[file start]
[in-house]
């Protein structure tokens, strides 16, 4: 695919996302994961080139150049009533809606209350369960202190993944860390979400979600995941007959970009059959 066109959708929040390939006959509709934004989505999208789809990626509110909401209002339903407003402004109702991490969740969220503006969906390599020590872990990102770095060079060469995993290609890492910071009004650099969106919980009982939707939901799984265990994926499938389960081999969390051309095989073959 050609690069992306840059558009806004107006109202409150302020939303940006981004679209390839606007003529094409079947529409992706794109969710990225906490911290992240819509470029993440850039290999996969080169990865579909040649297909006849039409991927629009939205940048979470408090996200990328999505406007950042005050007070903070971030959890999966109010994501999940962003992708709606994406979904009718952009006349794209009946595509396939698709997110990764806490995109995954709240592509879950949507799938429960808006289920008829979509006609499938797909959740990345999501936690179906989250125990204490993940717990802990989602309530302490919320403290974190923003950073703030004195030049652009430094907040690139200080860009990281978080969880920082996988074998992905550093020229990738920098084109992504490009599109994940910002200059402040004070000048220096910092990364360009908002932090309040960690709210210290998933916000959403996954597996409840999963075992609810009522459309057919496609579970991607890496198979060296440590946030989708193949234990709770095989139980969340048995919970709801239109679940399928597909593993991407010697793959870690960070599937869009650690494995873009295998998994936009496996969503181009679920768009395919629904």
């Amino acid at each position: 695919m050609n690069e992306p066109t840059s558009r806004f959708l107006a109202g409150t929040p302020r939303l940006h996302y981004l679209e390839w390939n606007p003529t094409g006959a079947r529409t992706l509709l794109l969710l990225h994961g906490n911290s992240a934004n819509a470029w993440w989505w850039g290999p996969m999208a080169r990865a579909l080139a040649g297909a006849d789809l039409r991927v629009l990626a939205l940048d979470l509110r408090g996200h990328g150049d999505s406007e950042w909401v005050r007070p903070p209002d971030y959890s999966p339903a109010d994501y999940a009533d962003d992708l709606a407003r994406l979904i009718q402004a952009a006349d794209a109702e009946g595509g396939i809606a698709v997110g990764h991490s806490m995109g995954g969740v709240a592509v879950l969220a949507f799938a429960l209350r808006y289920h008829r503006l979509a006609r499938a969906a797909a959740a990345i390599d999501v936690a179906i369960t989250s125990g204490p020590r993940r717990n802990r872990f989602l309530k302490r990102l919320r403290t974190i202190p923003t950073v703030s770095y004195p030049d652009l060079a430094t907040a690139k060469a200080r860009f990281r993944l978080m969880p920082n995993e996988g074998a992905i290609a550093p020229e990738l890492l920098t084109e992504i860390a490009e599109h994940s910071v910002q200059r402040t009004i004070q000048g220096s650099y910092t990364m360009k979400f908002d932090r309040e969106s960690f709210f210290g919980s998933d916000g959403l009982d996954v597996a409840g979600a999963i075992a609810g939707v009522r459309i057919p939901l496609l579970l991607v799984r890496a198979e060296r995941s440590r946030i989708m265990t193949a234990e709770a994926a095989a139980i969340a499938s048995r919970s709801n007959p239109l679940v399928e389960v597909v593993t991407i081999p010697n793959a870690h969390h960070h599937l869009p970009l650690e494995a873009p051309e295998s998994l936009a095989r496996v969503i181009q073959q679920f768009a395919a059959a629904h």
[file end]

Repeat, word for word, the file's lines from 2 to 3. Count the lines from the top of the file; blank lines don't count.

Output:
């Protein structure tokens, strides 16, 4: 695919996302994961080139150049009533809606209350369960202190993944860390979400979600995941007959970009059959 066109959708929040390939006959509709934004989505999208789809990626509110909401209002339903407003402004109702991490969740969220503006969906390599020590872990990102770095060079060469995993290609890492910071009004650099969106919980009982939707939901799984265990994926499938389960081999969390051309095989073959 050609690069992306840059558009806004107006109202409150302020939303940006981004679209390839606007003529094409079947529409992706794109969710990225906490911290992240819509470029993440850039290999996969080169990865579909040649297909006849039409991927629009939205940048979470408090996200990328999505406007950042005050007070903070971030959890999966109010994501999940962003992708709606994406979904009718952009006349794209009946595509396939698709997110990764806490995109995954709240592509879950949507799938429960808006289920008829979509006609499938797909959740990345999501936690179906989250125990204490993940717990802990989602309530302490919320403290974190923003950073703030004195030049652009430094907040690139200080860009990281978080969880920082996988074998992905550093020229990738920098084109992504490009599109994940910002200059402040004070000048220096910092990364360009908002932090309040960690709210210290998933916000959403996954597996409840999963075992609810009522459309057919496609579970991607890496198979060296440590946030989708193949234990709770095989139980969340048995919970709801239109679940399928597909593993991407010697793959870690960070599937869009650690494995873009295998998994936009496996969503181009679920768009395919629904």
């Amino acid at each position: 695919m050609n690069e992306p066109t840059s558009r806004f959708l107006a109202g409150t929040p302020r939303l940006h996302y981004l679209e390839w390939n606007p003529t094409g006959a079947r529409t992706l509709l794109l969710l990225h994961g906490n911290s992240a934004n819509a470029w993440w989505w850039g290999p996969m999208a080169r990865a579909l080139a040649g297909a006849d789809l039409r991927v629009l990626a939205l940048d979470l509110r408090g996200h990328g150049d999505s406007e950042w909401v005050r007070p903070p209002d971030y959890s999966p339903a109010d994501y999940a009533d962003d992708l709606a407003r994406l979904i009718q402004a952009a006349d794209a109702e009946g595509g396939i809606a698709v997110g990764h991490s806490m995109g995954g969740v709240a592509v879950l969220a949507f799938a429960l209350r808006y289920h008829r503006l979509a006609r499938a969906a797909a959740a990345i390599d999501v936690a179906i369960t989250s125990g204490p020590r993940r717990n802990r872990f989602l309530k302490r990102l919320r403290t974190i202190p923003t950073v703030s770095y004195p030049d652009l060079a430094t907040a690139k060469a200080r860009f990281r993944l978080m969880p920082n995993e996988g074998a992905i290609a550093p020229e990738l890492l920098t084109e992504i860390a490009e599109h994940s910071v910002q200059r402040t009004i004070q000048g220096s650099y910092t990364m360009k979400f908002d932090r309040e969106s960690f709210f210290g919980s998933d916000g959403l009982d996954v597996a409840g979600a999963i075992a609810g939707v009522r459309i057919p939901l496609l579970l991607v799984r890496a198979e060296r995941s440590r946030i989708m265990t193949a234990e709770a994926a095989a139980i969340a499938s048995r919970s709801n007959p239109l679940v399928e389960v597909v593993t991407i081999p010697n793959a870690h969390h960070h599937l869009p970009l650690e494995a873009p051309e295998s998994l936009a095989r496996v969503i181009q073959q679920f768009a395919a059959a629904h």